Writers In The Storm welcomes Tara Lain, a public relations and advertising executive who makes use of her promo savvy to promote her second career, writing erotic romance.
A lifelong writer of serious non-fiction, Tara didn’t fall in love with EROM until 2009 and, through perseverance and hard work she had the first novel she ever wrote published in January of 2011. She capped off that same year by being voted Best Author of 2011 in the LRC Awards and had her Genetic Attraction Series named runner-up for Best Series of 2011!
When we heard her talking about media and self promotion at our Orange County RWA meeting, we knew our readers would love hearing how she shot her writing career straight to the top in just a year’s time.
Special thanks to Writers in the Storm for inviting me today. I brought my soapbox and will climb up on it because I want to talk about an aspect of promo.
Many authors have a love/hate relationship with self promotion. Others have a hate/hate relationship. Every hour you spend in promo is an hour you aren’t writing. But the fact remains that there’s not much point in writing if there is no one to read your books.
Some authors say the best way to get an audience is to write a great book. I would argue back that writing a great book is a good way to attract a bigger audience, but first you have to make people aware of you as an author.
That’s where promo comes in.
I am an e-published writer of erotic romance. My success lives and dies online. In addition, I’m a public relations and advertising professional in my day job so when I started writing romance all my instincts said “help people get to know you.”
The first thing I did was blog.
Recently I’ve heard some writers say that blogs are dead. All the good blogs have been done. Boy is that a bad excuse for not doing promo. People might as well say all the good books have been written so why write one. There is always an audience for an interesting blog.
There is, however, one excuse for an author not to have a blog. If you honestly hate the idea so much that you know you won’t keep your blog up, you’ll neglect it and let it go for months with no posts, then don’t start a blog. But be a wildly active Facebook participant and newsletter hound to make up for it. Or consider joining a group blog where all the responsibility doesn’t fall on you. (I belong to a group blog too.)
A blog is an author’s home base.
You might say, “Isn’t my website home base?” Only if your blog is on your website! A website, no matter how good and how frequently changed, will never be as dynamic as a blog.
A blog allows an author to talk to readers directly. Even when hosting other authors, your personality and interests shine through.
A blog is a place to invite your readers to participate in your writing life. You can host blog hops, blog tours, contests. Invite other authors you admire, write about subjects in your genre. Cheer when you get a great review. Cheer somebody else’s great review. And of course, post nibbles from your books.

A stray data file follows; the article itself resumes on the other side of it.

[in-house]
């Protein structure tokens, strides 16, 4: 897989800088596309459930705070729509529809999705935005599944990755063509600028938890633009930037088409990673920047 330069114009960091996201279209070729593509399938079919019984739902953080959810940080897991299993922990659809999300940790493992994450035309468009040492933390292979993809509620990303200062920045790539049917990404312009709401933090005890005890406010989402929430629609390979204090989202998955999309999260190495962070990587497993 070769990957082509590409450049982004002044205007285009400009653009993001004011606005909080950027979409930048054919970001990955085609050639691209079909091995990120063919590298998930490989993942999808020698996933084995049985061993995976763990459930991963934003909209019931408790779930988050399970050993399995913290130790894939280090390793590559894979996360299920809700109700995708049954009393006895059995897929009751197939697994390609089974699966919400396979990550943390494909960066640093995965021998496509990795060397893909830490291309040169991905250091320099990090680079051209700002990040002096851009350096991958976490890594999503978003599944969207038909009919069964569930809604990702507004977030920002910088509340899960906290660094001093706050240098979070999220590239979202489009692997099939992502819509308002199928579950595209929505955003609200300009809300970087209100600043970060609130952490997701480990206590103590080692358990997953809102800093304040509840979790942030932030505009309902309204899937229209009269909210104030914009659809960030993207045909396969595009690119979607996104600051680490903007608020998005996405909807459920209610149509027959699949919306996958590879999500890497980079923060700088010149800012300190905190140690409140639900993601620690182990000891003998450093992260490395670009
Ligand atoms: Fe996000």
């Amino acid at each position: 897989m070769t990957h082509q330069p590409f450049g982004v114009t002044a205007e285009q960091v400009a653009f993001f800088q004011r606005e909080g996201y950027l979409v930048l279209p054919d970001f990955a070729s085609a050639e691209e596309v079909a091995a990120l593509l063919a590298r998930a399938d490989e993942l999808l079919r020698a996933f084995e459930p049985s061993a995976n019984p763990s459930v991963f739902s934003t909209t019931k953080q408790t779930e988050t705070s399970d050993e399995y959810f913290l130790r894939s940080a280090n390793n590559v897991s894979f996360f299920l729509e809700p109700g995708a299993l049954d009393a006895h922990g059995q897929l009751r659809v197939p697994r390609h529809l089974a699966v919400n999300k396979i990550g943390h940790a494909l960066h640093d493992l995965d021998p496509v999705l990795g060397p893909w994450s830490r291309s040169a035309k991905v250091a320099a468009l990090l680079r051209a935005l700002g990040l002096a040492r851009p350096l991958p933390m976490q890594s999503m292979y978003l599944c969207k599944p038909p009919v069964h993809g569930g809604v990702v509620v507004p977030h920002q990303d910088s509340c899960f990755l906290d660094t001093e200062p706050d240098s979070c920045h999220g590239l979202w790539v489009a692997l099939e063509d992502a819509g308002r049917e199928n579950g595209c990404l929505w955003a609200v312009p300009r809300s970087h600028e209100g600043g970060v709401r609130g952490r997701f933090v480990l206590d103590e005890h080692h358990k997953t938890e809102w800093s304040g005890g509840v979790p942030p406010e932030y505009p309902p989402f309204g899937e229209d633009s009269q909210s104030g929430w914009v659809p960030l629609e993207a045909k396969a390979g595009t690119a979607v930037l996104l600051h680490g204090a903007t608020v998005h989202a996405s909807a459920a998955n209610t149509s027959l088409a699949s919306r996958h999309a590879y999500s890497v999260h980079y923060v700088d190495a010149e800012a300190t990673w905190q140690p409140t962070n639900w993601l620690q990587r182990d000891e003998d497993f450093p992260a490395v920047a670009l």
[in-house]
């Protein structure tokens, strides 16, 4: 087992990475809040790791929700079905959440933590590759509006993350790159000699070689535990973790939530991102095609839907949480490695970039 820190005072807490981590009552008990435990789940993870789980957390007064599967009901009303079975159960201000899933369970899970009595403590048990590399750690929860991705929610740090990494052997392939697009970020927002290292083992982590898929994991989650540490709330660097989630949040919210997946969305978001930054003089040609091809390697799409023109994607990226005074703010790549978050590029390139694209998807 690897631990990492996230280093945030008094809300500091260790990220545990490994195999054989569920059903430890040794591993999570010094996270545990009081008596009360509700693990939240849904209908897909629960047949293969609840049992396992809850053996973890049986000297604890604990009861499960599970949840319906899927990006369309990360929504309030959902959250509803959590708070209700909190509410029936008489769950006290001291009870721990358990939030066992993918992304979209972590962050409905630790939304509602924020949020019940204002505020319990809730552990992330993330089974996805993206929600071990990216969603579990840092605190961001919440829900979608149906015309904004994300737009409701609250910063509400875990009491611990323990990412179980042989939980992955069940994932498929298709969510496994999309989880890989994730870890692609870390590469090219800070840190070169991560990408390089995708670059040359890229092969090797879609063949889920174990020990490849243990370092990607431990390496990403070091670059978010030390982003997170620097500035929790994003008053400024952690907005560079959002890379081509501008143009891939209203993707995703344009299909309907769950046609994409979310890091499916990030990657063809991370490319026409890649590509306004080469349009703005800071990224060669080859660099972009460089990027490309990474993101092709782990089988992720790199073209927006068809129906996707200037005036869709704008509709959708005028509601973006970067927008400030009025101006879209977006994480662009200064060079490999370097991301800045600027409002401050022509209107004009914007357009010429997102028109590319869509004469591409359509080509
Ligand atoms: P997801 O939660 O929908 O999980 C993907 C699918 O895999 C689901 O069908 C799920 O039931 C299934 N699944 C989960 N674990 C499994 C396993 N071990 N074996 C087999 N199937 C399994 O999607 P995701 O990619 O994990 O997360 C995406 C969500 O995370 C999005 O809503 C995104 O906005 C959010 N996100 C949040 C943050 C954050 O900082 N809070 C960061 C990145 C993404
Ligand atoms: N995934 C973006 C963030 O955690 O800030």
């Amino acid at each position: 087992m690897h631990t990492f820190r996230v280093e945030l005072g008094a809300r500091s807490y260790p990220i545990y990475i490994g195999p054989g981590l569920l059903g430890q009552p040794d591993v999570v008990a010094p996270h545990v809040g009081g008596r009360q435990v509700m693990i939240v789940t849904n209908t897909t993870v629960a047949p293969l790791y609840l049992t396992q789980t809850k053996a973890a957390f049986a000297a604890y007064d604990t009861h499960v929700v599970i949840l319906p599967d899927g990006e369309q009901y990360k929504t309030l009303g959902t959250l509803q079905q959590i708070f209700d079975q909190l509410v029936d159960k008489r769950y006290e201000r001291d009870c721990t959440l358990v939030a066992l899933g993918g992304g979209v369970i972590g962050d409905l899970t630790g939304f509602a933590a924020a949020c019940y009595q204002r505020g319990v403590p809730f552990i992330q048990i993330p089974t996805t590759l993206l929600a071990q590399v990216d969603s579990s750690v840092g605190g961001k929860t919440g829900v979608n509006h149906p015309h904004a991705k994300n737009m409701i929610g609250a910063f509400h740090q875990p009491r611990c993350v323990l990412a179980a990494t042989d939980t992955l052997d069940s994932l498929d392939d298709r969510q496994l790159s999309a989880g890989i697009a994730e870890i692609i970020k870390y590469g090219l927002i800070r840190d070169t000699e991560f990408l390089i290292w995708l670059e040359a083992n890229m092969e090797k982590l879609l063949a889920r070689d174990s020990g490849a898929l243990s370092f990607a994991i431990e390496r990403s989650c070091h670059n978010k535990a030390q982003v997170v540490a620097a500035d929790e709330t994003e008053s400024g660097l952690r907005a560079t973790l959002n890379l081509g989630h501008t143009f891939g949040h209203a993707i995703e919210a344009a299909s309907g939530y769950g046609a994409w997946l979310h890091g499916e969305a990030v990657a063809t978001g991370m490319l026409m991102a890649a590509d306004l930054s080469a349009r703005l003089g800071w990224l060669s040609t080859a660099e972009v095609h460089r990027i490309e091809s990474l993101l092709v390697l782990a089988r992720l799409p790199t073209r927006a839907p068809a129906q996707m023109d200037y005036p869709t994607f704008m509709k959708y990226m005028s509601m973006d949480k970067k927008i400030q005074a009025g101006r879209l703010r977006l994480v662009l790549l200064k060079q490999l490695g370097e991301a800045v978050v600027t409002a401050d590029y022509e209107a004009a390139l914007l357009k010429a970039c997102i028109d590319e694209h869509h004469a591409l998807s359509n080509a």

- Authors scream “what do I write about? I have nothing to say.” Nonsense. Imagine you have to make your living as a non-fiction writer and need to come up with short articles to keep food on the table (because in a sense you do). My new release is about a witch. I am blogging about the history of the witch trials, what male witches are called, black cats and why they are associated with witches. I’m also blogging about writing sex scenes, why my heroes are so beautiful, why read a male/male romance, how covers influence book selection, and a lot more.
- How often should you blog? I blog two to three days a week on two blogs. Many authors blog every day. A blog is a living document and you want people to routinely check back for new content. As a general rule, if you can’t post once a week minimum, don’t start a blog. But writing blogs every day isn’t necessary. You can Instead, try scheduling blogs for a week or more in advance.
- Promote your blog on Facebook and Twitter. If you are a real blogaholic, join Triberr and increase the number of people who visit your blog exponentially (but you have to be willing to post often to get the benefit of Triberr). [Triberr help]
- Develop a mail list (how to do that is a subject for another blog) and promo your blog posts.
- Join Blog Hops and drive lots of people to your blog.
- Start blogging BEFORE you’re published. I started one of my two blogs about six months before I was published. I knew a publisher was interested in me, but I didn’t have a firm commitment yet. I started my blog mostly focused on other authors I liked plus fun posts on kissing and such. I used my newly selected pen-name and slowly built a following. Then I hopped onto other social media after I sold my book. By the time my first book was released, I had the number one bestselling book on my publisher’s website that week, which was a big deal for a brand new author.
- Have fun with it! While not quite as interactive as Facebook or Twitter, a blog is a conversation. It’s personal and people can comment back. Enjoy it.
Stepping off the box now. As you can tell I am an unrepentant promo fanatic. I have seen so many things accomplished in my own writing life (like being named Best Author of 2011 in the LRC Awards) and in the careers of other writers that I directly attribute to promotion.
It would be so wonderful if publishers and agents would handle all of that for us, but the fact is that we live in a social media world and social media is personal. Even if publishers promoted new writers, we would STILL have to do self promotion because readers know the difference. So take a deep breath and embrace the blog.